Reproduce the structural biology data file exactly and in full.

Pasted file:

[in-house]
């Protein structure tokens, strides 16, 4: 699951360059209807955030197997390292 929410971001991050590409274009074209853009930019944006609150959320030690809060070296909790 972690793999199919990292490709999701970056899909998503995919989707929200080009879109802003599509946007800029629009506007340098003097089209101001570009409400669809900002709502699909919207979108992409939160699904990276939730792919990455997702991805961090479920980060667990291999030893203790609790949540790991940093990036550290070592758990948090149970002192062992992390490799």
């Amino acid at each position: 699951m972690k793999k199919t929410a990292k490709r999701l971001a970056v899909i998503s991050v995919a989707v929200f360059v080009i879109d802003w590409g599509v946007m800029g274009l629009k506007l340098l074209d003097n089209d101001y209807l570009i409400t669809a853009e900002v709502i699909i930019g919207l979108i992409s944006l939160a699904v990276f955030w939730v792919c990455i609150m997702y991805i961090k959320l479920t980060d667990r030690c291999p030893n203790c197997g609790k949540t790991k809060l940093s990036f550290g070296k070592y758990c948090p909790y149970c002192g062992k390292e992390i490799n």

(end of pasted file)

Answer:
[in-house]
């Protein structure tokens, strides 16, 4: 699951360059209807955030197997390292 929410971001991050590409274009074209853009930019944006609150959320030690809060070296909790 972690793999199919990292490709999701970056899909998503995919989707929200080009879109802003599509946007800029629009506007340098003097089209101001570009409400669809900002709502699909919207979108992409939160699904990276939730792919990455997702991805961090479920980060667990291999030893203790609790949540790991940093990036550290070592758990948090149970002192062992992390490799």
């Amino acid at each position: 699951m972690k793999k199919t929410a990292k490709r999701l971001a970056v899909i998503s991050v995919a989707v929200f360059v080009i879109d802003w590409g599509v946007m800029g274009l629009k506007l340098l074209d003097n089209d101001y209807l570009i409400t669809a853009e900002v709502i699909i930019g919207l979108i992409s944006l939160a699904v990276f955030w939730v792919c990455i609150m997702y991805i961090k959320l479920t980060d667990r030690c291999p030893n203790c197997g609790k949540t790991k809060l940093s990036f550290g070296k070592y758990c948090p909790y149970c002192g062992k390292e992390i490799n």